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At this point, let me define what I mean when I refer to Social Challenge: "Social Challenge refers to any undesirable or uncharacteristic behaviour, activity or condition which reflects negatively on the health and well-being of the individual or others in the community." If you objectively look at much of what we call Economic Development today, you will admit that it is not fulfilling the threedimensional sustainability equation and in many ways is contributing to social challenge. Yet today, in our enlightened, sophisticated world we head knowingly to the cliff edge and pretend that everything will be ok. Do you know the (originally intended) meaning of the word “sophisticated”? Most people think it means – clever, or enlightened, or more important and more knowledgeable, a “class above” – and being sophisticated is something that many people aspire towards. But no, the word actually means (or meant) “deceitful” or “pretending to be something that you are really not.” So is our obsessive drive for economic development today “sophisticated?” (We hear law enforcement referring to “sophisticated crime.” Do you feel that you are working in a sophisticated industry – doing wonderful things to improve the wealth and wellbeing of many people – without considering that economic development can ignore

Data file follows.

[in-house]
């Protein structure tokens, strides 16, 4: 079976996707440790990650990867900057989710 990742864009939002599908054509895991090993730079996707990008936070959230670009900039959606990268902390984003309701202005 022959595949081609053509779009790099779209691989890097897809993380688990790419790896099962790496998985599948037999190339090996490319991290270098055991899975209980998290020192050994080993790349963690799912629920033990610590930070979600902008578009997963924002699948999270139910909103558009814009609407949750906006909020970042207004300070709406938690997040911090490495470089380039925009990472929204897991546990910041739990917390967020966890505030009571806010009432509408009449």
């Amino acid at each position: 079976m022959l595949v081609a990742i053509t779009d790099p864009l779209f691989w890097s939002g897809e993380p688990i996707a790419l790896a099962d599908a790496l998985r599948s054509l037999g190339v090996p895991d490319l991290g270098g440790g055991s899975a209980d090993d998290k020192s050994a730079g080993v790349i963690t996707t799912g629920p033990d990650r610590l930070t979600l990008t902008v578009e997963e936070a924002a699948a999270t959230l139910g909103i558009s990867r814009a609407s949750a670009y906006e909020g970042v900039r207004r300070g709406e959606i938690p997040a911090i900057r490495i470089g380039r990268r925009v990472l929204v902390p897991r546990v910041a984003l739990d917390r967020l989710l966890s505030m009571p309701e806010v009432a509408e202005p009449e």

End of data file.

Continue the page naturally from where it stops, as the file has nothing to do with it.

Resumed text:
its capacity for social and environmental degradation? I say it again to live truly sustainably you cannot separate the three dimensional economic, social and environmental equation – one impacts upon the other, sooner or later. The reality is much of what we call economic development is destroying social or environmental sustainability or both or even all three. Take this thought even further…! When you think about it, nothing that mankind has ever done, or will do, will ever be truly sustainable. After all, every business and organisation that ever exists eventually dies, just like each of us. Even every plant that grows out of the ground eventually dies, none are sustainable in a perpetual sense…..howe ver, what “sustains” our planet, our families and our communities in a finite sense is summed up in one word – REGENERATION.

they are getting better or getting worse, they don't stand still. Sustainability – in the form of positive regeneration, is the heritage we should all strive to leave for future generations. But how many of us really think this way? Then there’s that word “heritage” – what does that mean? Most people see heritage as old buildings or things from the past that have been preserved for us to enjoy today – yet, the word heritage has more of a futuristic connotation rather than a backward looking one. It means “birthright” or as I prefer to call it “birthgift” or “legacy” – “what we do TODAY that leaves a legacy for tomorrow.” So our heritage should be a sustainable footprint that we leave for the next generation (a future heritage) and if the footprint that Economic Development leaves is not truly economically, socially and environmentally sustainable, then it is more accurately described as economic disaster.